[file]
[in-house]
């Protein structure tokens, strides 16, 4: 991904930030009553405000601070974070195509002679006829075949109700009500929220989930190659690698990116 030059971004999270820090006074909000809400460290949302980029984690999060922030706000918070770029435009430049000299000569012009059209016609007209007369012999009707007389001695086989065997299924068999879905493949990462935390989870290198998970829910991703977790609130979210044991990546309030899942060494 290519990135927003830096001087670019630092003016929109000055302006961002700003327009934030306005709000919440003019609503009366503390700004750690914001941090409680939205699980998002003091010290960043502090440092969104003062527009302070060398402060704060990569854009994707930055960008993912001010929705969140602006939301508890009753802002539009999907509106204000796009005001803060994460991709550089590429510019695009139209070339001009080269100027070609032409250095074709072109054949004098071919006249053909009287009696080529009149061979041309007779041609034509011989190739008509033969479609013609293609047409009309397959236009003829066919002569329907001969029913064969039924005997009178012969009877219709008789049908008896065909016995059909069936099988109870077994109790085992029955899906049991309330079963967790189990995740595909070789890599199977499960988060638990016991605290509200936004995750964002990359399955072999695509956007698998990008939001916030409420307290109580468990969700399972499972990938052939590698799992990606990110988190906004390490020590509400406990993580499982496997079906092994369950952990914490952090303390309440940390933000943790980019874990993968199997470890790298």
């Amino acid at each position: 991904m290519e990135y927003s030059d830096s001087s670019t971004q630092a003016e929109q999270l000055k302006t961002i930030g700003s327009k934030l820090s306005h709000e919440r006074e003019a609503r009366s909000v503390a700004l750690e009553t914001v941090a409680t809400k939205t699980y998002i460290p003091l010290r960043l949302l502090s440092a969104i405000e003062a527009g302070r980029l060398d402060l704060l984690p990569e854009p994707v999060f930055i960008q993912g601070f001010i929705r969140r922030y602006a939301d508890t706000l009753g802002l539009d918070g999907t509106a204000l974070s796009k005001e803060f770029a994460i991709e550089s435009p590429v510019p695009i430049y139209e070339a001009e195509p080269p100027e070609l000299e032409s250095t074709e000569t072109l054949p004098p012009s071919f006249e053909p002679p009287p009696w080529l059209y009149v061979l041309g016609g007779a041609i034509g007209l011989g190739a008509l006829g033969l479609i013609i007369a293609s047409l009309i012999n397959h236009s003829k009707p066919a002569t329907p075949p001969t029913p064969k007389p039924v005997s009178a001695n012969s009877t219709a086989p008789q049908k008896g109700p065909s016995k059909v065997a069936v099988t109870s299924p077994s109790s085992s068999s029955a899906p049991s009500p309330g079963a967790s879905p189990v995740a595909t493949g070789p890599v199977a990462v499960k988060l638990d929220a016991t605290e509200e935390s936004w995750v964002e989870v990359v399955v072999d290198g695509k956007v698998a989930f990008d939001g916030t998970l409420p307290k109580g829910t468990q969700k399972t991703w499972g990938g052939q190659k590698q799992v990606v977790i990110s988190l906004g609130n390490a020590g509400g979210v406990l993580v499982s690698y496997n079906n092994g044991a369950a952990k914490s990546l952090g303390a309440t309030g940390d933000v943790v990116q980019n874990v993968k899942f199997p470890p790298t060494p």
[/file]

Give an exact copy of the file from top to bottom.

[in-house]
């Protein structure tokens, strides 16, 4: 991904930030009553405000601070974070195509002679006829075949109700009500929220989930190659690698990116 030059971004999270820090006074909000809400460290949302980029984690999060922030706000918070770029435009430049000299000569012009059209016609007209007369012999009707007389001695086989065997299924068999879905493949990462935390989870290198998970829910991703977790609130979210044991990546309030899942060494 290519990135927003830096001087670019630092003016929109000055302006961002700003327009934030306005709000919440003019609503009366503390700004750690914001941090409680939205699980998002003091010290960043502090440092969104003062527009302070060398402060704060990569854009994707930055960008993912001010929705969140602006939301508890009753802002539009999907509106204000796009005001803060994460991709550089590429510019695009139209070339001009080269100027070609032409250095074709072109054949004098071919006249053909009287009696080529009149061979041309007779041609034509011989190739008509033969479609013609293609047409009309397959236009003829066919002569329907001969029913064969039924005997009178012969009877219709008789049908008896065909016995059909069936099988109870077994109790085992029955899906049991309330079963967790189990995740595909070789890599199977499960988060638990016991605290509200936004995750964002990359399955072999695509956007698998990008939001916030409420307290109580468990969700399972499972990938052939590698799992990606990110988190906004390490020590509400406990993580499982496997079906092994369950952990914490952090303390309440940390933000943790980019874990993968199997470890790298």
């Amino acid at each position: 991904m290519e990135y927003s030059d830096s001087s670019t971004q630092a003016e929109q999270l000055k302006t961002i930030g700003s327009k934030l820090s306005h709000e919440r006074e003019a609503r009366s909000v503390a700004l750690e009553t914001v941090a409680t809400k939205t699980y998002i460290p003091l010290r960043l949302l502090s440092a969104i405000e003062a527009g302070r980029l060398d402060l704060l984690p990569e854009p994707v999060f930055i960008q993912g601070f001010i929705r969140r922030y602006a939301d508890t706000l009753g802002l539009d918070g999907t509106a204000l974070s796009k005001e803060f770029a994460i991709e550089s435009p590429v510019p695009i430049y139209e070339a001009e195509p080269p100027e070609l000299e032409s250095t074709e000569t072109l054949p004098p012009s071919f006249e053909p002679p009287p009696w080529l059209y009149v061979l041309g016609g007779a041609i034509g007209l011989g190739a008509l006829g033969l479609i013609i007369a293609s047409l009309i012999n397959h236009s003829k009707p066919a002569t329907p075949p001969t029913p064969k007389p039924v005997s009178a001695n012969s009877t219709a086989p008789q049908k008896g109700p065909s016995k059909v065997a069936v099988t109870s299924p077994s109790s085992s068999s029955a899906p049991s009500p309330g079963a967790s879905p189990v995740a595909t493949g070789p890599v199977a990462v499960k988060l638990d929220a016991t605290e509200e935390s936004w995750v964002e989870v990359v399955v072999d290198g695509k956007v698998a989930f990008d939001g916030t998970l409420p307290k109580g829910t468990q969700k399972t991703w499972g990938g052939q190659k590698q799992v990606v977790i990110s988190l906004g609130n390490a020590g509400g979210v406990l993580v499982s690698y496997n079906n092994g044991a369950a952990k914490s990546l952090g303390a309440t309030g940390d933000v943790v990116q980019n874990v993968k899942f199997p470890p790298t060494p």